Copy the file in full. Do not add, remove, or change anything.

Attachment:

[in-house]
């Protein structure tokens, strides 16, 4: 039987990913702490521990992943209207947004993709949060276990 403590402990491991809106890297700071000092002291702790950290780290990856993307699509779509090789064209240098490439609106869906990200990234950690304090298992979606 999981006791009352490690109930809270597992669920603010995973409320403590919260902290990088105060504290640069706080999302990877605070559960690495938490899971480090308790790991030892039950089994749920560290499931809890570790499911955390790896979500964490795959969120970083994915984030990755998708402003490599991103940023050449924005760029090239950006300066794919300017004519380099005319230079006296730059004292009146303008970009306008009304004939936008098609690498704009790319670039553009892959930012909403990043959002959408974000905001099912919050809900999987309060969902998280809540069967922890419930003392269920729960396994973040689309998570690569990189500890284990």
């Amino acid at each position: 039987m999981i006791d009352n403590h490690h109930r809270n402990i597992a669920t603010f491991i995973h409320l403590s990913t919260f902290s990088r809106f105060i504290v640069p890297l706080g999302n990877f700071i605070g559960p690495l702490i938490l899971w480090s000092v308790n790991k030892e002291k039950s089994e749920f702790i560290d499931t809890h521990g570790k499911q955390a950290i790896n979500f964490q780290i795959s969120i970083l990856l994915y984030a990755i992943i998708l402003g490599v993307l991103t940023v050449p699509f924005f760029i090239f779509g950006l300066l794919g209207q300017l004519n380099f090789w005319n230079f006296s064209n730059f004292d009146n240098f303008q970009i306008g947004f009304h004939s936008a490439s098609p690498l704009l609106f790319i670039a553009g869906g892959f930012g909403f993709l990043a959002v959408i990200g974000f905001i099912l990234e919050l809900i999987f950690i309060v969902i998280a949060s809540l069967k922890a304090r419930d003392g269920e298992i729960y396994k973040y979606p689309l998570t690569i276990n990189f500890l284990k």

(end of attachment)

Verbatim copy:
[in-house]
């Protein structure tokens, strides 16, 4: 039987990913702490521990992943209207947004993709949060276990 403590402990491991809106890297700071000092002291702790950290780290990856993307699509779509090789064209240098490439609106869906990200990234950690304090298992979606 999981006791009352490690109930809270597992669920603010995973409320403590919260902290990088105060504290640069706080999302990877605070559960690495938490899971480090308790790991030892039950089994749920560290499931809890570790499911955390790896979500964490795959969120970083994915984030990755998708402003490599991103940023050449924005760029090239950006300066794919300017004519380099005319230079006296730059004292009146303008970009306008009304004939936008098609690498704009790319670039553009892959930012909403990043959002959408974000905001099912919050809900999987309060969902998280809540069967922890419930003392269920729960396994973040689309998570690569990189500890284990």
């Amino acid at each position: 039987m999981i006791d009352n403590h490690h109930r809270n402990i597992a669920t603010f491991i995973h409320l403590s990913t919260f902290s990088r809106f105060i504290v640069p890297l706080g999302n990877f700071i605070g559960p690495l702490i938490l899971w480090s000092v308790n790991k030892e002291k039950s089994e749920f702790i560290d499931t809890h521990g570790k499911q955390a950290i790896n979500f964490q780290i795959s969120i970083l990856l994915y984030a990755i992943i998708l402003g490599v993307l991103t940023v050449p699509f924005f760029i090239f779509g950006l300066l794919g209207q300017l004519n380099f090789w005319n230079f006296s064209n730059f004292d009146n240098f303008q970009i306008g947004f009304h004939s936008a490439s098609p690498l704009l609106f790319i670039a553009g869906g892959f930012g909403f993709l990043a959002v959408i990200g974000f905001i099912l990234e919050l809900i999987f950690i309060v969902i998280a949060s809540l069967k922890a304090r419930d003392g269920e298992i729960y396994k973040y979606p689309l998570t690569i276990n990189f500890l284990k």